THE SPORTING SCENE

National League Holds Advantage In Strength for All Star Game

For the first time this season Cleveland's Municipal Stadium will be filled to near capacity, a feat which during the regular season is only possible, if at all, when the Yankees are in town. The occasion for the gathering will be the All Star game, scheduled to commence at noon.

Like most All Star conclaves, the impending one will probably be a disappointment. This is inevitable, as the glitter of the assembled luminaries can only build up expectations quite impossible to fullfill. Everyone is subject to bad days, and for some reason, some of the biggest stars in baseball tend to go into eclipse during this annual meeting.

There are ther reasons for the occasionally undistinguished quality of All Star contests. Managers of the teams are often reluctant to have their best pitchers throw for three innings in what is, after all, an exhibition game, when such a stint might cost a turn on the pitching rotation schedule.

The rule which prohibits a pitcher from going more than three innings has also caused the games to be a bit erratic. Some normal starters have trouble coming into a game that is already in progress, and the knowledge that they will only be in three innings causes some pitchers to throw too hard too fast, destroying their pace.

Despite the numerous chances for disaster in an All Star clash, such as the lack of team co-ordination, personal friction, and super-eagerness on the part of the younger men, the game does have a magical attraction, making it hard for a fan to keep away from the television set. With all that high priced talent around, there are bound to be fireworks of one sort or another.

The American League has taken a definite lead this year in providing fireworks, at least fireworks of the verbal variety. Boston's Dick Stuart made the first pregame bang when he publically let it be known that he was miserably unhappy over the failure of Houk to name him to the team. Stuart, who placed second to Joe Pepitone in the players vote, found his omission intolerable. Houk refused to get drawn into an extensive debate, but casually noticed that Stuart had been benched by his own club after a disastrous error in Yankee Stadium.

Aside from this, though, the pre-game atmosphere has been remarkably subdued. Years ago when the fans chose the starting players, there was constant complaints over the inadequacies of popular democracy. Now, with the players deciding who among them are the fairest of the fair, the teams often lack those established stars who are no longer able to play up to their reputation but they are more representative of the best of the current talent in the majors.

A look at the American selections quickly shows the changing character of the League. Gone are Yogi Berra, Whitey Ford, Roger Maris, Minnie Minoso, Vic Power, Norm Cash and other big names of the past. Only two players catcher Earl Battey (.270) and left fielder Leon Wagner (.333) repeat from last year's team, although the incomparable Mickey Mantle (.310) won the vote despite his injury. Neophyte Pepitone (.273) is the only Yankee in the starting team, and Zoilo Versalles (.283), Minnesota's shortstop, is practically an unkown. Some old reliables, such as Nellie Fox (.277) at second, Al Kaline (.320) in right, and Frank Malzone (.333) at third, will encourage American League fans but an Albie Pearson (.311) starting in center is hardly reassuring.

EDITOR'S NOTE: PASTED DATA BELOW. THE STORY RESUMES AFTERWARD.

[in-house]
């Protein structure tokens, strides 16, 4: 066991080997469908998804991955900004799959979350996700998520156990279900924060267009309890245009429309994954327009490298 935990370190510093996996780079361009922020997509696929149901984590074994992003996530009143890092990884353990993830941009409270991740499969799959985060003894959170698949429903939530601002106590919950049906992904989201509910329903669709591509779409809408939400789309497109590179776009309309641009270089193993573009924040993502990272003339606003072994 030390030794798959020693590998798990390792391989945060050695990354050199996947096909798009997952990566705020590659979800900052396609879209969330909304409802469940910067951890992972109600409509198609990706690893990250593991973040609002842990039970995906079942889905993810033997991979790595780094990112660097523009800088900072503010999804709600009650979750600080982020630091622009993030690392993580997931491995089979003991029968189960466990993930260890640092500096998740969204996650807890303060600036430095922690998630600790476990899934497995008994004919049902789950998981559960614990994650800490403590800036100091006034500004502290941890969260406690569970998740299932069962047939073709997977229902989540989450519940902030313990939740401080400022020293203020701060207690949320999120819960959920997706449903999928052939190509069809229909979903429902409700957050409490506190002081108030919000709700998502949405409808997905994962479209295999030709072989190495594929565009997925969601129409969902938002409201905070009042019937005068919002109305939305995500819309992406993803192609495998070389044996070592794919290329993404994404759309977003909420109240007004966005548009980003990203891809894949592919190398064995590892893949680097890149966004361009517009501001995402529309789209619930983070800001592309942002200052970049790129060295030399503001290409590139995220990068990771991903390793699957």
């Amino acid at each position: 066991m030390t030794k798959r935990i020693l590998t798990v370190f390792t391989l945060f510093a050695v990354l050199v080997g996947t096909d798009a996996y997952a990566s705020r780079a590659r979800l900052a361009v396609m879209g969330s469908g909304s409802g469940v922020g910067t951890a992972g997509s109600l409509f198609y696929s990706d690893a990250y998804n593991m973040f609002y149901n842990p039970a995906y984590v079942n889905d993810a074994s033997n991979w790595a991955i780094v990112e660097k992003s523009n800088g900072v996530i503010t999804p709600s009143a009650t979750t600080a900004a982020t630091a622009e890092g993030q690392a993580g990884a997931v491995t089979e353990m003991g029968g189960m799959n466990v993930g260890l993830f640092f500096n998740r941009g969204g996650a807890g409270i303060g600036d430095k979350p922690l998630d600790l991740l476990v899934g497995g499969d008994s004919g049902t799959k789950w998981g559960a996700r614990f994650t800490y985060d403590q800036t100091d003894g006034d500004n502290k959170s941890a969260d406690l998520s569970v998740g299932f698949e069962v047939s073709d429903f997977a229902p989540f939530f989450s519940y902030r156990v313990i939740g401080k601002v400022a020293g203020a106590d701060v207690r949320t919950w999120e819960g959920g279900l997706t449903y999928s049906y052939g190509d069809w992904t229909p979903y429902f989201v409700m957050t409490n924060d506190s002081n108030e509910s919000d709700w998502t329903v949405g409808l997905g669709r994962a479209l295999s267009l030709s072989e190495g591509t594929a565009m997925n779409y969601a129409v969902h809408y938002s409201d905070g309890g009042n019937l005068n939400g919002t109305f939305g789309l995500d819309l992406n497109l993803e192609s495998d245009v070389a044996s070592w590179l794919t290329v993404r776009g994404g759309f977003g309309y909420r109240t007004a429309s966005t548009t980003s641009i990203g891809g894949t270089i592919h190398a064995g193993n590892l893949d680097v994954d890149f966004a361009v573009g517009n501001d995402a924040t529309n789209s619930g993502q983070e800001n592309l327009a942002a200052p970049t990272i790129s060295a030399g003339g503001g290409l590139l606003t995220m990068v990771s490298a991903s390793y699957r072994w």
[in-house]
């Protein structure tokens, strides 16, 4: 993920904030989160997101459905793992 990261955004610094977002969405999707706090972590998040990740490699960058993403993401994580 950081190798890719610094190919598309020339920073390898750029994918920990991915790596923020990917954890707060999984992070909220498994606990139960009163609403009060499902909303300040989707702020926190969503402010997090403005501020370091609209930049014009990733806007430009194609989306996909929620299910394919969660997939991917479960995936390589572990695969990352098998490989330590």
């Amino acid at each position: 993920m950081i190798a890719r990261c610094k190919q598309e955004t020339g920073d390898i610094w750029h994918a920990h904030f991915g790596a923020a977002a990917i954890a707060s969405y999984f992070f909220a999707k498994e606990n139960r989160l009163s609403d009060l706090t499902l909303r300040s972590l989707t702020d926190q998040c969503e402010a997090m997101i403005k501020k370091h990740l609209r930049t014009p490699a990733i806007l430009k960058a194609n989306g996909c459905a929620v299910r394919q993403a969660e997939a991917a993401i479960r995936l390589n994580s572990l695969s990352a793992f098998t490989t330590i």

By contrast, the National League line-up looks like a collection of old friends. Willie Mays, despite a miserable .221 year, will be in center, and Hank Aaron (.318) is in right. Tommy Davis (.335) completes what is clearly the superior outfield. Julian Javier (.277) at second is a surprise, but then League has a dearth of really good second sackers, Ken Boyer (.311) is easily the best third baseman in the business, and Bill White (.328) is a superb first baseman in a League which has a lot of excellent ones. Dick Groat (.325) at short and Ed Bailey (.252) behind the plate are adequate, if not quite stellar.

If the National League has an edge in starting strength, the American bench may be good enough to make the difference. Carl Yastremzeski, a new star with considerable brightness, Harmon Killbrew, Bob Allison, and Elston Howard can seriously alter the course of any ball game, and defensive specialists such as Luis Aparicio and Bobby Richardson can hold the margin.

Still, the Nationals have Stan Musial and Duke Snider, and both have shown a relish for All Star kudos. Orlando Cepeda and Willie McCovey can also deliver, although not always in tough places.

Pitching is always hard to evaluate, but it seems certain that Juan Marichal (13-3), Jim O'Toole (13-6) and Sandy Koufax (13-3) will hurl some scoreless innings. The American League lacks such impressive and tested starters but Boston's Dick Radatz (8-1) might very well be able to kill any National League enthusiasm long enough for the American bats to establish a permanent superiority.

Judging by player strength, then, Al Dark's National Leaguers should capture the prize. But such considerations are rarely helpful in rating All Star games. Only the uncertainty principle is true.